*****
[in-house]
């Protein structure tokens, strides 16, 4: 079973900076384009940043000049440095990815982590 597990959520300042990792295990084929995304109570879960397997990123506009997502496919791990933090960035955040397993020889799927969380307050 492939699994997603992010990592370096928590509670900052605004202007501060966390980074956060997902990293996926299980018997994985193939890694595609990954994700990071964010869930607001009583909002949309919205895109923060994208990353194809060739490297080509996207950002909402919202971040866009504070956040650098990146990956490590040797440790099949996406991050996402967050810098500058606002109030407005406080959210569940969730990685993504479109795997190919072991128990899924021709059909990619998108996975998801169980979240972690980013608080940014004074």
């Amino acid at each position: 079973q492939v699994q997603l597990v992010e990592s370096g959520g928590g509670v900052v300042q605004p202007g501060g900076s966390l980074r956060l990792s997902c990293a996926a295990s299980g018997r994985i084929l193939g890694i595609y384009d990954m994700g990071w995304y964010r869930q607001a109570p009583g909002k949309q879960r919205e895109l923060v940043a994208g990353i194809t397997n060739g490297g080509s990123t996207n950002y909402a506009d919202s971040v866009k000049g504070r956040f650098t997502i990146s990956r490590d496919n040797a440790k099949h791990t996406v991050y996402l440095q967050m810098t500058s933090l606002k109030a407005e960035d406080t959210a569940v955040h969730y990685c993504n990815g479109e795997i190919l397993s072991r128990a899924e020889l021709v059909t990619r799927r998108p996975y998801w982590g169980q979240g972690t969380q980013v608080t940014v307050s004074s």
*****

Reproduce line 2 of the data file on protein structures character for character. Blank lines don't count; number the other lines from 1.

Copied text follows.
């Protein structure tokens, strides 16, 4: 079973900076384009940043000049440095990815982590 597990959520300042990792295990084929995304109570879960397997990123506009997502496919791990933090960035955040397993020889799927969380307050 492939699994997603992010990592370096928590509670900052605004202007501060966390980074956060997902990293996926299980018997994985193939890694595609990954994700990071964010869930607001009583909002949309919205895109923060994208990353194809060739490297080509996207950002909402919202971040866009504070956040650098990146990956490590040797440790099949996406991050996402967050810098500058606002109030407005406080959210569940969730990685993504479109795997190919072991128990899924021709059909990619998108996975998801169980979240972690980013608080940014004074």